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Left All Alone (St. Luke 7.11-17; 1 Timothy 5.5-6)

Sixteenth Sunday after Trinity

“Left All Alone”
Rev. Jacob Sutton, Pastor

St. Luke 7.11-17; 1 Timothy 5.5-6

06 October 2019

 

+ In the Name of Jesus +

Would you please turn with me to your bulletin, page three and read with me the verse for today’s Family Catechetical Time from the first epistle to St. Timothy?

She who is truly a widow, left all alone, has set her hope on God and continues in supplications and prayers night and day, but she who is self-indulgent is dead even while she lives. [1 Tim. 5.5-6]

In his commentaries and sermons, Dr. Martin Luther says that the one who is “truly a widow” and is “left all alone” is one who has no kin for whom she can care. “She is simply by herself.” She has no husband to provide for her and defend her, and thus no husband or children for her to nourish and support. She also has no parents to care for her, no parents for her to devote herself to caring for, no aunts, and no uncles needing care. All alone. Destitute of all human support by which she could be helped.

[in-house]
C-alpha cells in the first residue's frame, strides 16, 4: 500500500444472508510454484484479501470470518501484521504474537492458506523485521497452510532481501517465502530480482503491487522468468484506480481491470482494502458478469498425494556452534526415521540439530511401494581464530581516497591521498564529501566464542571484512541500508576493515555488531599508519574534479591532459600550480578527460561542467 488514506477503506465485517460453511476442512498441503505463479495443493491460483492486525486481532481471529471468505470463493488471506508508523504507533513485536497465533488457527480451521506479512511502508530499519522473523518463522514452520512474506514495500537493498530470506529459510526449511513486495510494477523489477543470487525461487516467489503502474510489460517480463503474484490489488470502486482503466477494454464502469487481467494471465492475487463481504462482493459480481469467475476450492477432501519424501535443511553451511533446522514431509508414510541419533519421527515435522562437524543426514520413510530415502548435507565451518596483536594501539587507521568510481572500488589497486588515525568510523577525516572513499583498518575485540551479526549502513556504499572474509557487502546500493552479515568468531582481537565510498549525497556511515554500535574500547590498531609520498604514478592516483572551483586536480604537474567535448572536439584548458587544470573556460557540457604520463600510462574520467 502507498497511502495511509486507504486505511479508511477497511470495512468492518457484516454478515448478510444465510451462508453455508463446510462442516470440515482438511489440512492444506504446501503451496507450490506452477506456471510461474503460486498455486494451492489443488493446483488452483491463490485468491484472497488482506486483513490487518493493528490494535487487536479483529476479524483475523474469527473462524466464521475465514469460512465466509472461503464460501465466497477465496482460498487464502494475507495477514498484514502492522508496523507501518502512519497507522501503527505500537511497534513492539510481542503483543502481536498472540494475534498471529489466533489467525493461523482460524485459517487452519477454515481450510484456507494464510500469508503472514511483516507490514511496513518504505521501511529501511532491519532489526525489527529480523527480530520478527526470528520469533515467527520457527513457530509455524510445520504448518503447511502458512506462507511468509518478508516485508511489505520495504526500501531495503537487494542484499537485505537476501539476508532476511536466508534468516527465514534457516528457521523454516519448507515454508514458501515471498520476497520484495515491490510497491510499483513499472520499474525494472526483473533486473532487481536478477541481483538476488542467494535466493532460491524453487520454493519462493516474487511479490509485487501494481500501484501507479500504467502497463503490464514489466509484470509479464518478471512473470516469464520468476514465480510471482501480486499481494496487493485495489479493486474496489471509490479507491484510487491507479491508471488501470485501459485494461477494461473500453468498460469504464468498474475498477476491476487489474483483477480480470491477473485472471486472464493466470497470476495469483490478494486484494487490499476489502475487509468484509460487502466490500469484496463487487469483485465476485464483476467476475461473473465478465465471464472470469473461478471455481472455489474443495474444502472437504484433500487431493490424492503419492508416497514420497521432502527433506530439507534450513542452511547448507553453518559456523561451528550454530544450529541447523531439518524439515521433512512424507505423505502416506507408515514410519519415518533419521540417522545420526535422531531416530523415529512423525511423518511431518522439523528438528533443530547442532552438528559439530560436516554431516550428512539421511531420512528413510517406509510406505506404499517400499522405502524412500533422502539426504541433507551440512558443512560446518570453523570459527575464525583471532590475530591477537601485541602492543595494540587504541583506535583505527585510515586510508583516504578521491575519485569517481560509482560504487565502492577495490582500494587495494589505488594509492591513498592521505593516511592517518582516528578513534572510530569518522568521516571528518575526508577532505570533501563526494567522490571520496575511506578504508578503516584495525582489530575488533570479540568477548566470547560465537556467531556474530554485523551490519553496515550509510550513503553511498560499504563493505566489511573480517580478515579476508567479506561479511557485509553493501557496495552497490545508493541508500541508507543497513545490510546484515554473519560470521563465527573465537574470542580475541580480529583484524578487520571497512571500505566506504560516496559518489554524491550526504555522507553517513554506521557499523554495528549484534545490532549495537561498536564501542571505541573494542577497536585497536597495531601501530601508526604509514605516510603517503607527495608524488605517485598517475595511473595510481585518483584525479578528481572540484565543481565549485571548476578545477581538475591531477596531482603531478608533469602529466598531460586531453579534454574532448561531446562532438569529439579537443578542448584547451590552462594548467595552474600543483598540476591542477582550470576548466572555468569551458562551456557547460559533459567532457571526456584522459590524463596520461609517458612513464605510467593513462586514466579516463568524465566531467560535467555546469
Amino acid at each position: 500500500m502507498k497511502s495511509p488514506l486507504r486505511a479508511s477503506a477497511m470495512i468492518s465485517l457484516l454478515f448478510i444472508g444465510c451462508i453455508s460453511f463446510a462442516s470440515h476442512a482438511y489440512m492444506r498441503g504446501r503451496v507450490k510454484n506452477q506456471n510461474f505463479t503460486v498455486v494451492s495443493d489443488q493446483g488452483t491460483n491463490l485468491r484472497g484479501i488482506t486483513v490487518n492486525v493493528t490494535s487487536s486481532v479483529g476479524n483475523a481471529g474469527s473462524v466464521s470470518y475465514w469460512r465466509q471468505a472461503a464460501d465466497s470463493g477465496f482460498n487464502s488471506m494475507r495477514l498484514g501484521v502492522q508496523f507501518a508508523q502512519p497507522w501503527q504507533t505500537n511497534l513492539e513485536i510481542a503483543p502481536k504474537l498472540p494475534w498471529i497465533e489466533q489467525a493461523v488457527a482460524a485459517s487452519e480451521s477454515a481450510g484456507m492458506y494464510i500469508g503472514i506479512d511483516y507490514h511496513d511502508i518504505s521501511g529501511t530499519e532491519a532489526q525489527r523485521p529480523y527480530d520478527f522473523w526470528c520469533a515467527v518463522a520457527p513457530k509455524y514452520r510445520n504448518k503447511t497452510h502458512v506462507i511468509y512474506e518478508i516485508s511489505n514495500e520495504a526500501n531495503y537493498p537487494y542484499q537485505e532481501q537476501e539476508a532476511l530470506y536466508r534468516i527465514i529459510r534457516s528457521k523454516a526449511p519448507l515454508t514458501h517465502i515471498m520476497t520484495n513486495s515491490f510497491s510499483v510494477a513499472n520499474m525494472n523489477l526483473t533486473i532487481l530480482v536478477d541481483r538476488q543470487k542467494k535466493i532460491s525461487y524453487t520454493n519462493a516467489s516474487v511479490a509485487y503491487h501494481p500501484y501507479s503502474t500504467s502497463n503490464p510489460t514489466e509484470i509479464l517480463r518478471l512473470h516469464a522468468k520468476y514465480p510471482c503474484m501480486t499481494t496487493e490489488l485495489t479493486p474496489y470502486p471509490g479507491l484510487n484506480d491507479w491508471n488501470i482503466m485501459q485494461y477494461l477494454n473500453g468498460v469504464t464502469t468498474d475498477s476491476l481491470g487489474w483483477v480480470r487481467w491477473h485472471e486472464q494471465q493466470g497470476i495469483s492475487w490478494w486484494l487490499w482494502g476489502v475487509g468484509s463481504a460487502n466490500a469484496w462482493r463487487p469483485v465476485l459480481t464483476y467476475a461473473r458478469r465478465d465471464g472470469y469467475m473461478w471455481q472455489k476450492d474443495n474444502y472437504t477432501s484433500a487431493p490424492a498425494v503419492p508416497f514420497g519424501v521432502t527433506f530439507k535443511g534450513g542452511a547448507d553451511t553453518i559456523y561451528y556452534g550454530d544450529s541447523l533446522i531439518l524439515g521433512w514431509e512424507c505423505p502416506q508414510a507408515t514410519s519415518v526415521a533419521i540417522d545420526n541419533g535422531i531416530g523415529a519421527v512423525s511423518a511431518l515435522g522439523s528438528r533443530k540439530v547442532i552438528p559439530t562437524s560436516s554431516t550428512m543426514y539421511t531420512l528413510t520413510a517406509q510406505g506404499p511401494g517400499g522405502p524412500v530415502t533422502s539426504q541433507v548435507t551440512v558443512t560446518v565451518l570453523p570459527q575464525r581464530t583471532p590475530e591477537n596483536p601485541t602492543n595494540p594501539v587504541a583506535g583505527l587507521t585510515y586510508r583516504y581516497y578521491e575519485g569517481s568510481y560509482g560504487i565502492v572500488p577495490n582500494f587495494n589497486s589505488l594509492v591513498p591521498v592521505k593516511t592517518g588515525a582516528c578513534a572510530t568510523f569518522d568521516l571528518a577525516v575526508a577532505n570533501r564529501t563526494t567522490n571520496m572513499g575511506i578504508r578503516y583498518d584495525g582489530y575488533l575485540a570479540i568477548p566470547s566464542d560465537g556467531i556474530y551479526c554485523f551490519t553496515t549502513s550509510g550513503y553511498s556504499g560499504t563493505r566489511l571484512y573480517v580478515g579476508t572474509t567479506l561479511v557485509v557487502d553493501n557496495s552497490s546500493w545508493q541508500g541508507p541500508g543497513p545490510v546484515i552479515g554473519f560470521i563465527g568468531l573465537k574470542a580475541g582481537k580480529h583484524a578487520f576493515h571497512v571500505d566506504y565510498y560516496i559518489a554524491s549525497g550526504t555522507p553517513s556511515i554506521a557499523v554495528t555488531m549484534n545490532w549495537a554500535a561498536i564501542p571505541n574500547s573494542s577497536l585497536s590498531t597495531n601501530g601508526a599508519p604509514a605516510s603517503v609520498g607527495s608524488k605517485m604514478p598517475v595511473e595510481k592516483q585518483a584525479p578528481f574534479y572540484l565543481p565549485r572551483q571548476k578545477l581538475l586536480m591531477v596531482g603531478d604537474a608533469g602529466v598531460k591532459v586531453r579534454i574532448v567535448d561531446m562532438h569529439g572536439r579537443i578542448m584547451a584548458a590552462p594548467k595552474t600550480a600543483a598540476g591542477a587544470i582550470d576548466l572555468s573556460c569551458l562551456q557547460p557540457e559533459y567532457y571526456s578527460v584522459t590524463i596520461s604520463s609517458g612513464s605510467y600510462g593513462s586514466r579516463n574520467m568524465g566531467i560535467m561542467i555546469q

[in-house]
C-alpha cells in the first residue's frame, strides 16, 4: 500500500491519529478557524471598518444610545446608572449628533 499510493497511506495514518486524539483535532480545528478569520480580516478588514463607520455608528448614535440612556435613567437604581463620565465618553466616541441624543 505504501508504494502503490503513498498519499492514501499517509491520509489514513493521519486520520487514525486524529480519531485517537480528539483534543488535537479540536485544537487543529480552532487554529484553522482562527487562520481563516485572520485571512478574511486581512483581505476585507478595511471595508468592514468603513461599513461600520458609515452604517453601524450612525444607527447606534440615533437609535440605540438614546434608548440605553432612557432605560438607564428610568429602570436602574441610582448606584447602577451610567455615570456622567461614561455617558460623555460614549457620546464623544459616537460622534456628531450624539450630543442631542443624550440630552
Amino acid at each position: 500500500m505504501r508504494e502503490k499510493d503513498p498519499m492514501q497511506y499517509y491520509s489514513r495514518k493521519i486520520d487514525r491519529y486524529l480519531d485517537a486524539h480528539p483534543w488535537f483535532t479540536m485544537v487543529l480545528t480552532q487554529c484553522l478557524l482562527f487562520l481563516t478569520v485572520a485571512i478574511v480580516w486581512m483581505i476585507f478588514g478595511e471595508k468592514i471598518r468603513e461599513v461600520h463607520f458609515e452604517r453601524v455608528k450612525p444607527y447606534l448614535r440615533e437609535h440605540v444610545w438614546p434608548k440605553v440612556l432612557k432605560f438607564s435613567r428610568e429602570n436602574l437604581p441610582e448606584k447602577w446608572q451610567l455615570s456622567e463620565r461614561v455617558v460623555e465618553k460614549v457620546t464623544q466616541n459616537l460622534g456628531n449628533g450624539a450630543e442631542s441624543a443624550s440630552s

The apostle Paul says that the one “truly a widow” and left all alone has hoped in, put her confident expectation in God in the past, and still continues to do so with the now added weight of being left all alone. She has set and is now setting her hope on God in the past, present, and for the ongoing future.

The person left all alone has no other place to turn. Death is bad, terrible, unnatural, an enemy. Facing the end of life with a loved one is a hard and cruel place. Death is God’s holy wrath over the sin which resides in our flesh, inherited from our first parents. Sin’s wage is paid by each of us. Knowing that does not make dealing with death easy.